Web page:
East’s activities office pushes back after a steady increase in club creation and decrease in participation

East’s activities office pushes back after a steady increase in club creation and decrease in participation

East prides itself on the plethora of clubs offered within its halls; 108 to be exact. While it is fulfilling to join a club that interests students, a recent concern has presented itself. Too often a club lies dormant with no way to revive itself; if its advisors are inactive, the previous board graduated and new board was not appointed. Perhaps, the greatest problem is the transparency and rules regarding renewal of club leadership from one school year to the next. 

At East’s highly competitive environment, a leadership rhetoric runs strong; highly motivated and college-oriented students want to join clubs and actively participate, but club leadership and advisors take an extremely passive approach toward appointing leadership. In a quest for leadership opportunities, these zealous students commence with a club creation, sometimes out of interest and sometimes purely for resume building. 

In an attempt to mitigate the problems associated with club creation, Mr. Charles Davis, East’s Activities Advisor, and Ms. Deborah Barr, East’s Secretary of Activities, have created a new protocol for all existing clubs. If the club leadership fails to complete this protocol, the club ceases existence and is removed as a registered school club.

“We want clubs,” said Barr, “You know we’d have a thousand clubs if we could, but we want dedicated and committed clubs that are actually doing something in the school.”

Sydney Herring (‘25), president of Italian American club, agreed with the new protocols that were put in place, “I think this policy is good for East because it makes sure that all these great clubs are having events that students with those same interests can participate in.”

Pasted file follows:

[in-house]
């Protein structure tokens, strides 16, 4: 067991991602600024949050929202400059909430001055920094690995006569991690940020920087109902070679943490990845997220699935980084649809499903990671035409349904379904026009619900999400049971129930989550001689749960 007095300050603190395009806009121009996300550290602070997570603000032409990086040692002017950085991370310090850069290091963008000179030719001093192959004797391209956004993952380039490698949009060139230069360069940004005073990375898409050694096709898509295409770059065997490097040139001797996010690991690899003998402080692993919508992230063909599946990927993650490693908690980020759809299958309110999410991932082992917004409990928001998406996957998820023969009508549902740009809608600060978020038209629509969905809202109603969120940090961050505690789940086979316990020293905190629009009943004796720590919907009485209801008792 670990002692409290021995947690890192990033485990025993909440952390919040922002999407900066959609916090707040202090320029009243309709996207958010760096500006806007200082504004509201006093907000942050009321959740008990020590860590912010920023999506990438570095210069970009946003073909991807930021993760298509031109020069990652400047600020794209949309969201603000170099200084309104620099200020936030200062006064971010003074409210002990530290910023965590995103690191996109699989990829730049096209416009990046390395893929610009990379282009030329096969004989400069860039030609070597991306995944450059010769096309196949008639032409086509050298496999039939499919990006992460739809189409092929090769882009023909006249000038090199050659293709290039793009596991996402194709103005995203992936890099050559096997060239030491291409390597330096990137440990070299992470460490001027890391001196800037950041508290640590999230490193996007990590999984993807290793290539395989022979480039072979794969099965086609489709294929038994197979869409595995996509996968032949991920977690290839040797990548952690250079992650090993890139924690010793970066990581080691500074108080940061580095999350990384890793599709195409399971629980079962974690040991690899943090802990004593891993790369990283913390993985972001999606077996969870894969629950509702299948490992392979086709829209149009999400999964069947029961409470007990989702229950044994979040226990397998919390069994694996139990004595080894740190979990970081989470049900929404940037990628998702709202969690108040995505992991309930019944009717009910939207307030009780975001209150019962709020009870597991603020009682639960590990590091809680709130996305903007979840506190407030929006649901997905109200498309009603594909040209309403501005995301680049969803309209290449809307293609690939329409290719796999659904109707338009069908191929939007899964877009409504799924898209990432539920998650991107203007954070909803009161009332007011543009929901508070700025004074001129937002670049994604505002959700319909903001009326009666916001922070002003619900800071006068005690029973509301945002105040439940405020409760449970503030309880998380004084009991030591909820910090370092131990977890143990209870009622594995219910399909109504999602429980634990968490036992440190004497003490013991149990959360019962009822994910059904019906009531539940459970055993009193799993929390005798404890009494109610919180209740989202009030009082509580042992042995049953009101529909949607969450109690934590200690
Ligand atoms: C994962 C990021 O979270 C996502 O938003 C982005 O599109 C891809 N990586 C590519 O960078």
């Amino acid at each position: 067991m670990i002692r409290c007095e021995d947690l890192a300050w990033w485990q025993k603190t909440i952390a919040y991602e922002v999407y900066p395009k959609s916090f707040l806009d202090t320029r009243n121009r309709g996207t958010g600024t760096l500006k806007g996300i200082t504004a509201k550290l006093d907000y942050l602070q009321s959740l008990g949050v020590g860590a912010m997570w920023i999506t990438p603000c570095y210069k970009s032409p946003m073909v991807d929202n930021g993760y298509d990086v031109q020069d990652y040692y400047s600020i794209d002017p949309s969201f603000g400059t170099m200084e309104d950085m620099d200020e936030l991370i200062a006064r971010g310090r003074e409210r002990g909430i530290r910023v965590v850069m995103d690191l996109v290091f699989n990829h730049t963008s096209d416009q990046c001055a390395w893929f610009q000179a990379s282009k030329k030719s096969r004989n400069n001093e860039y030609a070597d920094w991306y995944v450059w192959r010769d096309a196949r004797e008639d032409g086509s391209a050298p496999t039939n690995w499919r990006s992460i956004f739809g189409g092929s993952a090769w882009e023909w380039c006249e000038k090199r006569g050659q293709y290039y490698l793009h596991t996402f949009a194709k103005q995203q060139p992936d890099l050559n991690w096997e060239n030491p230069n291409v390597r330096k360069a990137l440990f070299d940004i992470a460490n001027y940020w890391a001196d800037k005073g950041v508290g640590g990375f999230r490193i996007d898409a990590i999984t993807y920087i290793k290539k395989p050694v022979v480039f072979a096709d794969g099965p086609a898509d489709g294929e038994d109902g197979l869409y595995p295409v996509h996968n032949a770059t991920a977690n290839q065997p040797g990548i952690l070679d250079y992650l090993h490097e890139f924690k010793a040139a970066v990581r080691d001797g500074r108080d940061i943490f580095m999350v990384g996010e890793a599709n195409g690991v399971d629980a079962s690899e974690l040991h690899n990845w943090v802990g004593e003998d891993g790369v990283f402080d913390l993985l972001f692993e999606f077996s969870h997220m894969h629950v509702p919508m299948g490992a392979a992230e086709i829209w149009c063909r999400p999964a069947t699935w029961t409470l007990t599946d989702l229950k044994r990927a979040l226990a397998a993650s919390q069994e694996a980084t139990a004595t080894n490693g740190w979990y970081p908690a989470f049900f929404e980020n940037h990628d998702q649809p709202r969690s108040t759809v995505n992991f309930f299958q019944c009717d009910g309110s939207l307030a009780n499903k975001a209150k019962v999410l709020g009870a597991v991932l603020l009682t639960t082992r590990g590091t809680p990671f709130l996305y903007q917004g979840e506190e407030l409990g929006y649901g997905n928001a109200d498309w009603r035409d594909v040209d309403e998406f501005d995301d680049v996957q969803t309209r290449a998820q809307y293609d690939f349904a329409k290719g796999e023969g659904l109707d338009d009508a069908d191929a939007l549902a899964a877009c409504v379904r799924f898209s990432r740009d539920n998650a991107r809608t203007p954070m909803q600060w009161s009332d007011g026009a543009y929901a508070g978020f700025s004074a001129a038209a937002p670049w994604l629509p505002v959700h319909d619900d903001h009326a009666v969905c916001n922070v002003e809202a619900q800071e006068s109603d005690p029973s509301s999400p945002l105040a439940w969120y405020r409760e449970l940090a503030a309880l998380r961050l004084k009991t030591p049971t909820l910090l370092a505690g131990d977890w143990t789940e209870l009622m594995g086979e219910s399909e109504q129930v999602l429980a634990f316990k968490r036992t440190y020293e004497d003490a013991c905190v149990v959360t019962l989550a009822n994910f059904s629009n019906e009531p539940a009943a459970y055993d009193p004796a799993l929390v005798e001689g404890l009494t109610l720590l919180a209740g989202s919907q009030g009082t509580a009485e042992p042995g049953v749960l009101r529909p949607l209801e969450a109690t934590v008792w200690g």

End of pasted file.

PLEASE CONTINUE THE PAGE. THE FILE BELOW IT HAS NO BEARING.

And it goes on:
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On January 5th Davis and Barr held a  mandatory meeting for all club presidents, where each club received a packet revealing all information about the new requirements. The main part of the recent protocol is each club’s written constitution. 

As said in the packet, “All clubs must submit their signed constitutions to the activities office by Jan. 24, 2024. Clubs that do not hand in a constitution will be placed on the inactive list” 

The constitution must be written, signed, and turned in by the club presidents explaining the overall purpose of their club, the framework of their processes, membership, meetings, and legislation. 

In addition, Barr and Davis have created rules limiting the number of clubs a student can be president of and the number of clubs an advisor can lead. 

“[Davis] doesn’t want people to be  club presidents for too many clubs or on the board for too many clubs because they are overextending themselves,” revealed Barr, “We want people to be involved with the clubs that interest them rather than overextending themselves and not being able to follow through with half the clubs they are involved in.” 

The protocol packet given to each club has different sections where it asks what the club name is, if the club is part of an international organization, what the purpose and objectives of the club are, who the officers are, what the election process is like, how often meetings are held, what the members do during the meetings, how meetings are set up, and who the advisor is. 

On top of that club presidents are required to “submit their signed intent to renew sheet to the Activities Office by May 23, 2024.” If not the club will be deemed inactive and “will  have to go through the new club process at the start of the 24-25 school year.” 

“We’ve been talking about this for a while,” said Barr, “And now it’s just coming into permission” 

“The Italian American club has already done multiple events so far this year, but we are planning on doing even more where club members can have regular discussions about their culture,” said Herring. 

Herring believes that this change will have a positive impact on club culture at East. 

With the new requirements, Barr and Davis hope to solve the concerns surrounding East’s many clubs, ensuring that all 108 of them have a long and successful run.

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